Remember, these are not the holiday music charts, but are the Top 100 Billboard Songs for the week — period. Because of the streaming and downloading today, it’s possible for these artists to have their songs become hits yet again, even without being rereleased by the original record labels.

Speaking of artists associated with songs, Nat King Cole re-enters at No. 33 with “The Christmas Song” for those who like chestnuts roasting on an open fire and Jack Frost nipping at their toes.

And Jose Feliciano returns to wish you a “Merry Christmas” with “Feliz Navidad” at No. 39.

Closing in on the Top 40 are The Ronettes, who jingle back on the charts at No. 43 with “Sleigh Ride.”

The most famous singing cowboy of all (sorry, Roy Rogers), Gene Autry, is reining in at No. 44 as his original version of “Rudolph the Red Nosed Reindeer” re-enters the charts.

Andy Williams has another entry with a twofer, “Happy Holidays / The Holiday Season” at No. 47. He’s followed by Autry galloping back with a song he wrote: “Here Comes Santa Claus (Right Down Santa Claus Lane)” at No. 48 — sliding in front of Ed Sheeran and Justin Bieber who are at No. 50 with “I Don’t Care.”

At least one new Christmas recording has made the Top 100 — “Like It’s Christmas” by The Jonas Brothers is a new entry at No. 72 on the charts. We’ll have to wait a few more seasons to see if it’s going to become a perennial holiday favorite.

One more thing: Kanye West’s “Follow God” is still on the charts at No. 91 after peaking at No. 7 in the Top Ten a few weeks ago. It’s not a Christmas song — but you get the idea.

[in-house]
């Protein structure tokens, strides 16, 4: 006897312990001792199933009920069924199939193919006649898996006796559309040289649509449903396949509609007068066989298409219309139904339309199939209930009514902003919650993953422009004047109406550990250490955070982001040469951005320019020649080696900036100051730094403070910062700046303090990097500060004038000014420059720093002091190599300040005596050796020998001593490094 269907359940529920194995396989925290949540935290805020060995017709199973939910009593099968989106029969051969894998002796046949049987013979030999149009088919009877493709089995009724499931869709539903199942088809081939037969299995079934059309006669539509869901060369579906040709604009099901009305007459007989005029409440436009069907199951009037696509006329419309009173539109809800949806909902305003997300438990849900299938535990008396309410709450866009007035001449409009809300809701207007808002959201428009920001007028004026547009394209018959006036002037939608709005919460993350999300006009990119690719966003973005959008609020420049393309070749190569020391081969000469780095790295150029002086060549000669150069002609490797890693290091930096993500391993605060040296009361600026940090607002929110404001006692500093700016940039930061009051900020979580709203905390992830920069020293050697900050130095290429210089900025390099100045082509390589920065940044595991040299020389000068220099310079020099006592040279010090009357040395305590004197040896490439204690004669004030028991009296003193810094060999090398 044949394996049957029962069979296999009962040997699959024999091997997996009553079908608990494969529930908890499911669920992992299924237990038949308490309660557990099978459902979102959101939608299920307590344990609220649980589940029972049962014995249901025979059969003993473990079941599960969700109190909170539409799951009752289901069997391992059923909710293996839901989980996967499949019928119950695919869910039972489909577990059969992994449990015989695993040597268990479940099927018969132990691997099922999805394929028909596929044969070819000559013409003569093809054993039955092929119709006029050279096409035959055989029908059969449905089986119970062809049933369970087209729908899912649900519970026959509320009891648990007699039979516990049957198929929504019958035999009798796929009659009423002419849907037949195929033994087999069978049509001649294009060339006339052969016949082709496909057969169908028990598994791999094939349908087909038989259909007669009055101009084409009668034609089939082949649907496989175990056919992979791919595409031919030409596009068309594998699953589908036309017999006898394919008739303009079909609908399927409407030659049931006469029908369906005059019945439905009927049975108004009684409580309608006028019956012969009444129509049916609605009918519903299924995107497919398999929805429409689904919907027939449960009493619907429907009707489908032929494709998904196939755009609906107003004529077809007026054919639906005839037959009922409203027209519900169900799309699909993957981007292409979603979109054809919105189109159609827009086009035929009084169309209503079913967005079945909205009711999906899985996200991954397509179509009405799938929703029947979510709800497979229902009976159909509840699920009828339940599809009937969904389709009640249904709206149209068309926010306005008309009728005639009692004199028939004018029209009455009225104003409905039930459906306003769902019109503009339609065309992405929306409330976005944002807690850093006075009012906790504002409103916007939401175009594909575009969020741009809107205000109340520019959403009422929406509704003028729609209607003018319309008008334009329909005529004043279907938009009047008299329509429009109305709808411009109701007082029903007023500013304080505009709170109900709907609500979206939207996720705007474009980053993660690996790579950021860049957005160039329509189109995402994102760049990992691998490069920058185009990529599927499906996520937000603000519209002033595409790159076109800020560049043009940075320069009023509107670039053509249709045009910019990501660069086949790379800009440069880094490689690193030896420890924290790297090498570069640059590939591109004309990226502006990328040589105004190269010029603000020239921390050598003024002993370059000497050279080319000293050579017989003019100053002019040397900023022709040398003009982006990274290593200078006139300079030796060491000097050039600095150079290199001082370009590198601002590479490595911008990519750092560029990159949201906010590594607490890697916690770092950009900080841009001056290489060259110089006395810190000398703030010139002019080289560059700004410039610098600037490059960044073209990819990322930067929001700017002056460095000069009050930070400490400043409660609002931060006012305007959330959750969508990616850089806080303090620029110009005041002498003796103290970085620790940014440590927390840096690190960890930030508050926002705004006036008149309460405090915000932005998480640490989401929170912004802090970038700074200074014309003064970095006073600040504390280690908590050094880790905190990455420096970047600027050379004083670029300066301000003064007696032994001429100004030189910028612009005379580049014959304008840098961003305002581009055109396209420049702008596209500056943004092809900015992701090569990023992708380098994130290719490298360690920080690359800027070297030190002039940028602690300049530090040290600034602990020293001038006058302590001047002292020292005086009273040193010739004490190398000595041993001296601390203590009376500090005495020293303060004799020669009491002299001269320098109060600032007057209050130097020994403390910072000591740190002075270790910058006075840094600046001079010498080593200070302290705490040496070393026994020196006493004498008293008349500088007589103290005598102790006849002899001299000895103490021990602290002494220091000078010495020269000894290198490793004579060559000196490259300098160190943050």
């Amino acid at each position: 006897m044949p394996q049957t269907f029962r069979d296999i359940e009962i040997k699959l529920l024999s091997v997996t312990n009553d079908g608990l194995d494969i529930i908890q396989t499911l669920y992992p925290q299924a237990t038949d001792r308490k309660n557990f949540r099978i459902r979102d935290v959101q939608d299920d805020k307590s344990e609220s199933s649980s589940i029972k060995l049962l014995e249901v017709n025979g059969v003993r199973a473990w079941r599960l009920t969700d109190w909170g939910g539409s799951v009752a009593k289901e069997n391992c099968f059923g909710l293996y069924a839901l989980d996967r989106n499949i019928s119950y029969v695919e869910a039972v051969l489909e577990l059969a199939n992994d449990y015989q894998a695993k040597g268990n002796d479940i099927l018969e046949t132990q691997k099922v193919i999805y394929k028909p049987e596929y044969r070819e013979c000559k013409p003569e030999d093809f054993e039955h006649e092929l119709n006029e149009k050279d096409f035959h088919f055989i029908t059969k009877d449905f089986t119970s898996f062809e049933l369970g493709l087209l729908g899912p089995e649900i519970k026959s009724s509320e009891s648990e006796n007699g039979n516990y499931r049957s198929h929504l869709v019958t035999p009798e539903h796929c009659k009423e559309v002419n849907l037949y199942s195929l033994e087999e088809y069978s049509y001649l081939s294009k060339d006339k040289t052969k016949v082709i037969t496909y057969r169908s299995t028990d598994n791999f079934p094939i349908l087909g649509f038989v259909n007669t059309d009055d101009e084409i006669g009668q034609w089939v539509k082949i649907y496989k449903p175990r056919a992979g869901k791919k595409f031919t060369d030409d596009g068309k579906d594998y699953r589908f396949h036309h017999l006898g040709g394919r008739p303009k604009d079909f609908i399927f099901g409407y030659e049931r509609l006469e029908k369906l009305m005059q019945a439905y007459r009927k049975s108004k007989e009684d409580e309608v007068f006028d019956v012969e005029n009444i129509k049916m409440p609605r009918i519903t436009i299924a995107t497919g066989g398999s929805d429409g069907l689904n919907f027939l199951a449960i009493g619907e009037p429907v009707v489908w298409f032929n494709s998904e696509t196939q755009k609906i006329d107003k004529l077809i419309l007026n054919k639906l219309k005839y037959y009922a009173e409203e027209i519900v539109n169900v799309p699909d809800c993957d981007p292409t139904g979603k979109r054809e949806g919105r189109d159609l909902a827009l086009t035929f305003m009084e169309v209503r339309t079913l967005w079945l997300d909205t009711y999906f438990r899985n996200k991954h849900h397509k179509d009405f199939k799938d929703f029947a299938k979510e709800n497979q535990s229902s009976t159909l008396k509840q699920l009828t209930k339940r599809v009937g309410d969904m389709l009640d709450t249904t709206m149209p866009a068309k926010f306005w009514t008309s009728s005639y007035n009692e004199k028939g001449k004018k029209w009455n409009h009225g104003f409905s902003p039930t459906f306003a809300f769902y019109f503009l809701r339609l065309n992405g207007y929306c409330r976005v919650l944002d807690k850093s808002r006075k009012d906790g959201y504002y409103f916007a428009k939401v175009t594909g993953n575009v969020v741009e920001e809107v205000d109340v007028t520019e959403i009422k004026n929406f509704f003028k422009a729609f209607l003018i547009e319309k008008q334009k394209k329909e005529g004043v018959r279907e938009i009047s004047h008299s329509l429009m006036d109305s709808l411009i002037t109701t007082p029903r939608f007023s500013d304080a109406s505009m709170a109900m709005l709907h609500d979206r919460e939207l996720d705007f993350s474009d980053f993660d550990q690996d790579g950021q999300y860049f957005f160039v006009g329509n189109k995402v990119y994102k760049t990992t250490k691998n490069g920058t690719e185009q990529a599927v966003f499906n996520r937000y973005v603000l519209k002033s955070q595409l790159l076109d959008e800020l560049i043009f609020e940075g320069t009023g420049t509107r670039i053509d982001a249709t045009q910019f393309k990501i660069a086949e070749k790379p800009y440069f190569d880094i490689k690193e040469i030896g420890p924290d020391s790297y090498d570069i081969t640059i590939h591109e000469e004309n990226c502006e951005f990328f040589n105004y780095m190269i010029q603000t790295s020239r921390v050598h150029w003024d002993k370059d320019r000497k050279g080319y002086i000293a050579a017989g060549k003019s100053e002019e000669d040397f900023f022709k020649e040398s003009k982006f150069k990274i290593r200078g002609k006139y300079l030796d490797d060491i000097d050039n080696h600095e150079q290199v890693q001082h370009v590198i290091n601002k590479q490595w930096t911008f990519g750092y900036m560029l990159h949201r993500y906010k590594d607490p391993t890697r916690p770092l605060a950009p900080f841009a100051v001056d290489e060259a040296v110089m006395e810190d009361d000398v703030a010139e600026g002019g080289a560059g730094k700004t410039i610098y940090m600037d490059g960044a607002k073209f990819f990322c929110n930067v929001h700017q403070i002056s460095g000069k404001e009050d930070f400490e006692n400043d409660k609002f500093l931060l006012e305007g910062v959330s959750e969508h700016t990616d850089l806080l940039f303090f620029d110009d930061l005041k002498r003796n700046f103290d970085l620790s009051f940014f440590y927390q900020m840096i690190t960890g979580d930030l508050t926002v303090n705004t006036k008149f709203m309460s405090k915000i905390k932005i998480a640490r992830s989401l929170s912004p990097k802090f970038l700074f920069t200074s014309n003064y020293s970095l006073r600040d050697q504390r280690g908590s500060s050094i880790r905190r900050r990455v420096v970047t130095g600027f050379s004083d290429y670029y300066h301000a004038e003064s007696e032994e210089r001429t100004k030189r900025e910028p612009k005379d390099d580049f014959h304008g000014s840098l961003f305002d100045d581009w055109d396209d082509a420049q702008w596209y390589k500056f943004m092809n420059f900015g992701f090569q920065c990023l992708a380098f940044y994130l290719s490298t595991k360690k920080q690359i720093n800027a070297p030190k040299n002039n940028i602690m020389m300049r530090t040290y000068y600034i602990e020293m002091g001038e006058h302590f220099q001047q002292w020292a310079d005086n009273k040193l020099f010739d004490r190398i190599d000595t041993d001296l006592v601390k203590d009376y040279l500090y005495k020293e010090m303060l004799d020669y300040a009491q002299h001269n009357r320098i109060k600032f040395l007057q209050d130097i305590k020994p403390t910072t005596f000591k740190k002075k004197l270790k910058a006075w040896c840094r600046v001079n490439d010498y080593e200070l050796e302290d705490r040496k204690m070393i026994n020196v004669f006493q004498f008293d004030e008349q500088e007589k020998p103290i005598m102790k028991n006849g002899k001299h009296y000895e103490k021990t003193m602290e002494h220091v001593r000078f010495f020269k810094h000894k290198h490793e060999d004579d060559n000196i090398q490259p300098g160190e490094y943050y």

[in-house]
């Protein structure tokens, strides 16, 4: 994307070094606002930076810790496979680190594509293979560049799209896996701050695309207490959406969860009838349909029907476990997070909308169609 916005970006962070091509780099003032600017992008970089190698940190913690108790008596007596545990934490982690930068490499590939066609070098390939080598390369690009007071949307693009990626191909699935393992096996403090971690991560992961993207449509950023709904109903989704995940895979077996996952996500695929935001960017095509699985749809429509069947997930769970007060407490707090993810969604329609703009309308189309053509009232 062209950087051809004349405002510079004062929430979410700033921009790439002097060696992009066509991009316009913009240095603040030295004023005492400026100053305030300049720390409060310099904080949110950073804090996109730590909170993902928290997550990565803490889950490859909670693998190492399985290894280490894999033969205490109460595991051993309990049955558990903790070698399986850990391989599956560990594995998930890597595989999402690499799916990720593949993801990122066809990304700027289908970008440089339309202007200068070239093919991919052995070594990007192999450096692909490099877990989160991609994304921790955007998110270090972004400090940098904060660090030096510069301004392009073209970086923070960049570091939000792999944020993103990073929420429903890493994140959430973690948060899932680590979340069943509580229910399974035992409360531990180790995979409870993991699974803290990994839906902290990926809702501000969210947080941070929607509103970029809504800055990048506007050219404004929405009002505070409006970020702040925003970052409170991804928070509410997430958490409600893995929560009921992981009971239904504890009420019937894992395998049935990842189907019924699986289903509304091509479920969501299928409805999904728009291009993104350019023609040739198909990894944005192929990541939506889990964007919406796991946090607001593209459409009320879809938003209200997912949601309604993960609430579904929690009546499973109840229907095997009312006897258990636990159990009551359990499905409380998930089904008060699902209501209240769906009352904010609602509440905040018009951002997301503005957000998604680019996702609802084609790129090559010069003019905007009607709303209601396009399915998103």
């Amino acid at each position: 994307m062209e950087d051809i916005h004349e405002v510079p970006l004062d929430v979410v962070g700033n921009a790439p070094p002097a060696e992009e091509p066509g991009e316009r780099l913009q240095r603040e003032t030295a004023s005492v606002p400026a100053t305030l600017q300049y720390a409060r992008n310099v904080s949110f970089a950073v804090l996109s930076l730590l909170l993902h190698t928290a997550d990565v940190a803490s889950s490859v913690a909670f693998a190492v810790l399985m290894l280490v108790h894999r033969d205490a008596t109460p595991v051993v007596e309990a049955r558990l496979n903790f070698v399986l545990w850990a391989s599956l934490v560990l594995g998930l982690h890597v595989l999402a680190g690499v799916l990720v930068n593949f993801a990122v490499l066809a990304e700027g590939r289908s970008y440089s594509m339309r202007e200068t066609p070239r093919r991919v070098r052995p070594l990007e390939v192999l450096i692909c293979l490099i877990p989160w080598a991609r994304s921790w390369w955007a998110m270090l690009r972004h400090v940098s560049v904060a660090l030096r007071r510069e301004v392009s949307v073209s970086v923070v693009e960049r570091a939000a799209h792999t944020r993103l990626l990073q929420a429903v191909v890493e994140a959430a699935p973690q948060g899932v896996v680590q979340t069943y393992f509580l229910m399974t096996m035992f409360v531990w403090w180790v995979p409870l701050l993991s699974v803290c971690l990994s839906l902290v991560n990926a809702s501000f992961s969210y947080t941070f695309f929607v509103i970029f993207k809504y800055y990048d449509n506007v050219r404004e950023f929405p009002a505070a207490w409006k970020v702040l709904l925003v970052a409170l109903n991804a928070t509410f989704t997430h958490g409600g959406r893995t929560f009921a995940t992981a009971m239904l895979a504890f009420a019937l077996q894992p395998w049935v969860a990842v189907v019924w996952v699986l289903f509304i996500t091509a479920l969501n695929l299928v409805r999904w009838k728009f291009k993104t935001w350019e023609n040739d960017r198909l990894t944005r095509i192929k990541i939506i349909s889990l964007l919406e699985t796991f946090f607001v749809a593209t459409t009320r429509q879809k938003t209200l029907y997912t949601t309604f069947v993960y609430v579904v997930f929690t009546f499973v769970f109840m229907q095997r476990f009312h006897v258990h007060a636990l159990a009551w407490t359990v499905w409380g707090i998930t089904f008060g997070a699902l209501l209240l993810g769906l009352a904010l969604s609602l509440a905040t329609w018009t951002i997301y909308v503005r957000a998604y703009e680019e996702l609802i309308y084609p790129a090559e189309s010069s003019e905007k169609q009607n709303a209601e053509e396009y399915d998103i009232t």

The classic Christmas artists are competing against new releases by Maroon 5, Shawn Mandes, Drake, Lil Nas X featuring Bill Ray Cyrus, Taylor Swift, Luke Combs and others, to name a few.

What strikes me is almost every one of these songs by the classic artists, have been recorded by other artists countless times. (Well, I’m sure BMI and ASCAP keep up with them, but you know what I mean).

Even though they have been redone in other versions by rockers, rappers and country singers, along with rhythm and blues, soul and jazz artists galore, — with many of the newer versions trying to update the songs — almost every one of the Christmas classics climbing the charts today is a recording by the original artist, or at least the artist most associated with the original song. Probably the only exception is The Ronettes’ version of “Sleigh Ride,” which is also a well-known instrumental. But like just about everything else The Ronettes did, their version is unique.

With these classic Christmas songs hitting the Top 100 Charts for the current week in 2019, it shows one thing, for sure.

Through several generations now, American music fans know the real deal when they hear it.

Contact James Beaty at jbeaty@mcalesternews.com

Contact James Beaty by email at jbeaty@mcalesternews.com.